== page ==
Business & finance Energy & environment

A friendly fund

Norwegian development finance institution (DFI) Norfund has a strong investment portfolio throughout Southern and Eastern Africa. This particularly applies across the power sector, which is currently a key point of focus. We profile some of its key projects.

In April this year, Norfund announced its plans to double or even triple its investments in sub-Saharan Africa’s power sector. This goal – which the fund aims to meet by 2020 – could radically improve the electrification of Africa, particularly in power-starved countries such as Ghana where only 5% of the rural population have access to electricity.

It was not the first time that Norfund’s African investments had been placed in the spotlight. As Norway’s state-owned development finance institution (DFI), Norfund is the government’s main tool for tackling poverty through private sector development. It has a long track record in providing capital allocations to sustainable commercial businesses, concentrating its investment in least developed countries (LDCs) across Central America, Southeast and South Asia, Southern Africa and Eastern Africa.

Within Southern and Eastern Africa – where it maintains three regional offices – the fund has been used to tackle projects ranging from poultry supplies (African Century Foods) to microfinancing loans (Socremo and Real People) to residential housing (Pride Architects). In January this year, the fund (together with Norfinance) bought 12.223% of Equity Bank, the second largest bank in Kenya, which deals primarily with previously ‘unbanked’ individuals and boasts over 9 million customers.

Still, its power sector projects – representing around 50% of its portfolio – have often been the ones to command the most attention. This February Norfund joined forces with its UK counterpart, CDC, to acquire Globeleq Africa. An operating power company with eight major assets across sub-Saharan Africa, Globeleq Africa intends to add 5,000 MW of generating capacity within the next ten years.

“This project fits very well into our strategy,” Ola Nafstad, head of strategy and analysis at Norfund, told EMA Finance. “Our mandate is to continue development through profitable investments, and our three priority sectors are energy, financial institutions and agribusiness. We see the investment in Globeleq as an important platform for future expansion in the energy sector in Africa.”

Following the $225m investment, Norfund and CDC have direct ownership of the company, holding 30% and 70% of the shares respectively. The stake was acquired from the Actis Infrastructure 2 Fund, itself a spin-off fund from CDC, and will enable Globeleq Africa to tackle early-stage power projects that would otherwise lack the necessary capital. From Norfund’s perspective, the deal ties in well with its mandate to undertake minority investments.

“We are mandated to always invest together with other partners,” explains Nafstad. “That’s an important part of our strategy: to be minority stakeholders but large enough stakeholders to be essential in each investment.”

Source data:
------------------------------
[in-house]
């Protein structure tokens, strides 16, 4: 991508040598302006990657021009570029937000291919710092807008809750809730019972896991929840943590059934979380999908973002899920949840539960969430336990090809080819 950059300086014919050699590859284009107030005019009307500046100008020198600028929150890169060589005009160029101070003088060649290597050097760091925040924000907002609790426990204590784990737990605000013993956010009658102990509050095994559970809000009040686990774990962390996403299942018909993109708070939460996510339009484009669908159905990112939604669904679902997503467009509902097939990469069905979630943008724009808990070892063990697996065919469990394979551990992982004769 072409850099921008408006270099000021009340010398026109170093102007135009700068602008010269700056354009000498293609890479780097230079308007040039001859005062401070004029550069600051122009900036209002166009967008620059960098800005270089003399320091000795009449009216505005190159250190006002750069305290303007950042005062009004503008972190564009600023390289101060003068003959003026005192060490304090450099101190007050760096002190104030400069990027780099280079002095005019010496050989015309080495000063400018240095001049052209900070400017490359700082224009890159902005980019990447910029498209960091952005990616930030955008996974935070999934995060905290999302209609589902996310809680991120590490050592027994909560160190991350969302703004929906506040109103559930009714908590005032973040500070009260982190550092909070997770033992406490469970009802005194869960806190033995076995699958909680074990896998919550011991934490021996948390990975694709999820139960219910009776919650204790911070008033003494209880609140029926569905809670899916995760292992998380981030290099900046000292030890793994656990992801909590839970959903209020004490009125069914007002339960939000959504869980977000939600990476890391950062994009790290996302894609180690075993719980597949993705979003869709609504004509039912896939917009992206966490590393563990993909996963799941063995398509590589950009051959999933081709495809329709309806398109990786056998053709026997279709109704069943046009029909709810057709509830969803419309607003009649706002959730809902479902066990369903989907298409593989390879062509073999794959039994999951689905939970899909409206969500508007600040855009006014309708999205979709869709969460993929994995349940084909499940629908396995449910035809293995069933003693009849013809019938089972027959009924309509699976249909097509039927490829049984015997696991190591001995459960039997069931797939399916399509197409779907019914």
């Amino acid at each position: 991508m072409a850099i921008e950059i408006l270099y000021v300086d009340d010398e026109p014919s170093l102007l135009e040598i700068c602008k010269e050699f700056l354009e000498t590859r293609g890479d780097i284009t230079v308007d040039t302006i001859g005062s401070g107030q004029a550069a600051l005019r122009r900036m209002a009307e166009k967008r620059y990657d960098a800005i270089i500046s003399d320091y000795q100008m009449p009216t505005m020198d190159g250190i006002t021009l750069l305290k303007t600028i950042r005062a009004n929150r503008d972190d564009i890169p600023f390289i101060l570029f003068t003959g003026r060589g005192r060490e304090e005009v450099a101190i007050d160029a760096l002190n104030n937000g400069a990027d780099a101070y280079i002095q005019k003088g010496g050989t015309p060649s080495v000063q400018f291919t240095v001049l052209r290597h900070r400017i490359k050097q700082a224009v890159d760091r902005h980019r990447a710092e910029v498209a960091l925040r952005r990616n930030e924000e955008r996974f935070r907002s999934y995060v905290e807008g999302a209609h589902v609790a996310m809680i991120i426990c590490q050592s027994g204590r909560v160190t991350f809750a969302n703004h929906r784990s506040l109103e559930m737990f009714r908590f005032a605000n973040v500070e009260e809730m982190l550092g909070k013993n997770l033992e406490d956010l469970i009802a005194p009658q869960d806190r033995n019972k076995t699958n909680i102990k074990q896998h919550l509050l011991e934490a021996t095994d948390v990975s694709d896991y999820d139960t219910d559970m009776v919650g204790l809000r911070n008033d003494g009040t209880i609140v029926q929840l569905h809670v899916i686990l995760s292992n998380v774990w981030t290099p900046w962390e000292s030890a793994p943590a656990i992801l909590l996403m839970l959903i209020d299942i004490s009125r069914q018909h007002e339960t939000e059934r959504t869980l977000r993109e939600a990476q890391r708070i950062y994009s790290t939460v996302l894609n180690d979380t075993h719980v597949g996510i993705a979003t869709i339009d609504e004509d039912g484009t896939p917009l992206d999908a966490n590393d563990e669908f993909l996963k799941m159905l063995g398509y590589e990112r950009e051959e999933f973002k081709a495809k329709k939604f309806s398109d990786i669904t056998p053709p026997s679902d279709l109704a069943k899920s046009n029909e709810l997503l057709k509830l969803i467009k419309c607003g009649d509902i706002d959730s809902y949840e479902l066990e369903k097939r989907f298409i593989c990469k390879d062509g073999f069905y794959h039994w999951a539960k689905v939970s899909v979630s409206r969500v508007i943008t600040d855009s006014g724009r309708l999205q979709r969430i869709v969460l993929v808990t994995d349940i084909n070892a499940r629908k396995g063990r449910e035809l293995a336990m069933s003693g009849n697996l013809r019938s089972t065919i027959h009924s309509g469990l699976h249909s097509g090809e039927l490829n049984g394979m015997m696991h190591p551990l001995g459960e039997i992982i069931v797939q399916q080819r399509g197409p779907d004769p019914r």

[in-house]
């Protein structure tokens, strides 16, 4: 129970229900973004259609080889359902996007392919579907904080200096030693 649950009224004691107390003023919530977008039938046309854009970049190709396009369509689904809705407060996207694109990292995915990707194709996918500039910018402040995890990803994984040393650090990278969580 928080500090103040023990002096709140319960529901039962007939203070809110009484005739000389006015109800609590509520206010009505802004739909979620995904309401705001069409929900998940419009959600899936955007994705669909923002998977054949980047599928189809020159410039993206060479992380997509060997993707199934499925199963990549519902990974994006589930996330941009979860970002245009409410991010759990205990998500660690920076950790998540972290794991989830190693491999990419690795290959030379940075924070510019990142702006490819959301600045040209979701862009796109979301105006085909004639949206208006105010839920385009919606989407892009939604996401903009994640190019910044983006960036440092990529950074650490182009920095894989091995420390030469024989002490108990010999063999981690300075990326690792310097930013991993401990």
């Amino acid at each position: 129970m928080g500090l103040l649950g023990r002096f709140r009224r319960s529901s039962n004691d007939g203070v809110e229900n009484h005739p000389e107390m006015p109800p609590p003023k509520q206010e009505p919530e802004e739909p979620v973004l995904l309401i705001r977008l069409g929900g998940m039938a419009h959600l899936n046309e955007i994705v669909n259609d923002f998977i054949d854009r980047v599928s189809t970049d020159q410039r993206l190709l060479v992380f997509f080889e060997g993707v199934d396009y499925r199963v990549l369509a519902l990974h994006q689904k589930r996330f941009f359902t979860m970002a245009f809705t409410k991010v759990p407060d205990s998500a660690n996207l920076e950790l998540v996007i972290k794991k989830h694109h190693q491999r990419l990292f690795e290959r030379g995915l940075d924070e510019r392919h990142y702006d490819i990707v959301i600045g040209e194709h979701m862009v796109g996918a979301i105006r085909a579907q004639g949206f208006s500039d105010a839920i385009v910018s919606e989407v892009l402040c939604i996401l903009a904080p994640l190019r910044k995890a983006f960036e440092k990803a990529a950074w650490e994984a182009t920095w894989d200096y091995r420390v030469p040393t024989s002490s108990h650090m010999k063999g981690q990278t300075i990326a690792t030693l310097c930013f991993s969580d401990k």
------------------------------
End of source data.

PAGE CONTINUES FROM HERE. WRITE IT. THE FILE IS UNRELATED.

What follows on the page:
By way of example, Norfund maintains a 50% stake in the hydropower company SN Power (with the remaining shares owned by the Norwegian power company Statkraft). Established in 2002, SN Power is a leading developer of hydropower projects in emerging markets, and remains Norfund’s largest investment to date. Its subsidiary company, Agua Imara, has a 51% shareholding in Lunsemfwa Hydropower Company, the first independent power producer in Zambia.

Norfund also has a number of African wind projects underway. It is an equity investor in the 310MW Lake Turkana wind power park in Kenya, which will be the largest private investment in Kenya’s history, and has invested in the 60MW Kinangop Wind Park.

Within solar, its ongoing relationship with Scatec Solar continues to go from strength to strength. In 2012, Norfund committed to invest NOK 111 million in equity across three South African PV projects. These will generate enough energy to supply more than 88,000 households with electricity, going some way towards plugging the South African energy gap.

Then, last year, it added a 8.5 MW solar plant in Rwanda to its portfolio. The first utility-scale solar PV power plant in East Africa, this is Norfund’s fourth joint investment with Scatec Solar and has set the tone for the years ahead.

“Scatec Solar is very efficient and a very good partner,” says Nafstad. “Our strategy is to continue cooperating with Scatec Solar in the solar sector, as well as developing more power generation in sub-Saharan Africa through Globeleq and keep working on hydropower projects with Statkraft. So Africa has high priority in our energy strategy.”

While loath to go into specifics, Nafstad makes it clear that there are exciting times on the horizon for Norfund’s African portfolio.

“I cannot say much about the pipeline, but I can promise there will be several good investments in African power during the years to come,” he confirms.

Norfund has a clear goal within this sector – to support the development of significant generating capacity in Africa, and to funnel equity into the power projects that need it most. Given its highly ambitious targets, it is clear we should watch this space.

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This news piece appears in the October / November 2015 edition of EMEA Finance

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